Year of Award
Master of Science (MS)
Organismal Biology, Ecology, and Evolution
Department or School/College
Division of Biological Sciences
Art Woods, Benjamin Colman, Winsor Lowe
Heavy metals, CTMAX, acclimation, Pteronarcys californica, Upper Clark Fork River, climate change, aquatic insect, copper, lead
University of Montana
Biogeochemistry | Environmental Health and Protection | Environmental Indicators and Impact Assessment | Water Resource Management
In many freshwater ecosystems, communities of aquatic insects are facing the combined stresses of warmer waters due to climate change and increased exposure to heavy metal toxicants. Although each stressor may threaten aquatic insects independently, they also likely interact in important ways to affect insect physiology and performance. Here we investigate this potential interaction using two populations of aquatic nymphs of the giant salmonfly, Pteronarcys californica, collected from adjacent rivers in Montana: naïve individuals from Rock Creek, a relatively pristine stream, and individuals from the Upper Clark Fork River, which has a history of heavy metal pollution and higher temperatures. We used a factorial design that exposed nymphs from the two rivers to one of two varying concentrations of metals (copper or lead) in combination with one of two temperatures (12 or 18 °C). We measured survival, growth, and upper critical temperature (CTMAX), as well as individual heavy metal concentration. Nymphs from both rivers exposed to the highest amounts of copper showed reduced survival and growth rates, and their CTMAX were reduced by up to 10 °C. By contrast, lead had little effect on survival, growth, or CTMAX of either population. These results suggest that acute exposure to heavy metals may reduce the ability of aquatic insects to withstand exposure to climate-induced warming.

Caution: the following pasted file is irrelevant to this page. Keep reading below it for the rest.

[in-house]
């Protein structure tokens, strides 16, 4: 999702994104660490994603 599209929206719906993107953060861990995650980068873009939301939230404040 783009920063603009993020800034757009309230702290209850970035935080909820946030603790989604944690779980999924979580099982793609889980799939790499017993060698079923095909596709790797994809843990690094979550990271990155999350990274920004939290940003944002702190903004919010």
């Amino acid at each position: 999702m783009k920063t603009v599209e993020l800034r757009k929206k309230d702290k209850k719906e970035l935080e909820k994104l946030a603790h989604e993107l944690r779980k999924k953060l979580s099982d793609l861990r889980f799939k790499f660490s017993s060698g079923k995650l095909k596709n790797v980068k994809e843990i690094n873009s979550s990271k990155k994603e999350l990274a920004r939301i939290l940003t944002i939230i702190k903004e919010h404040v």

Frakes, James; Andreas, Amanda; Colman, Benjamin P.; and Woods, Aurthur, "COMBINED EFFECTS OF TEMPERATURE AND HEAVY METALS ON THE PERFORMANCE OF THE GIANT SALMONFLY." (2022). Graduate Student Theses, Dissertations, & Professional Papers. 11916.
© Copyright 2022 James Frakes, Amanda Andreas, Benjamin P. Colman, and Aurthur Woods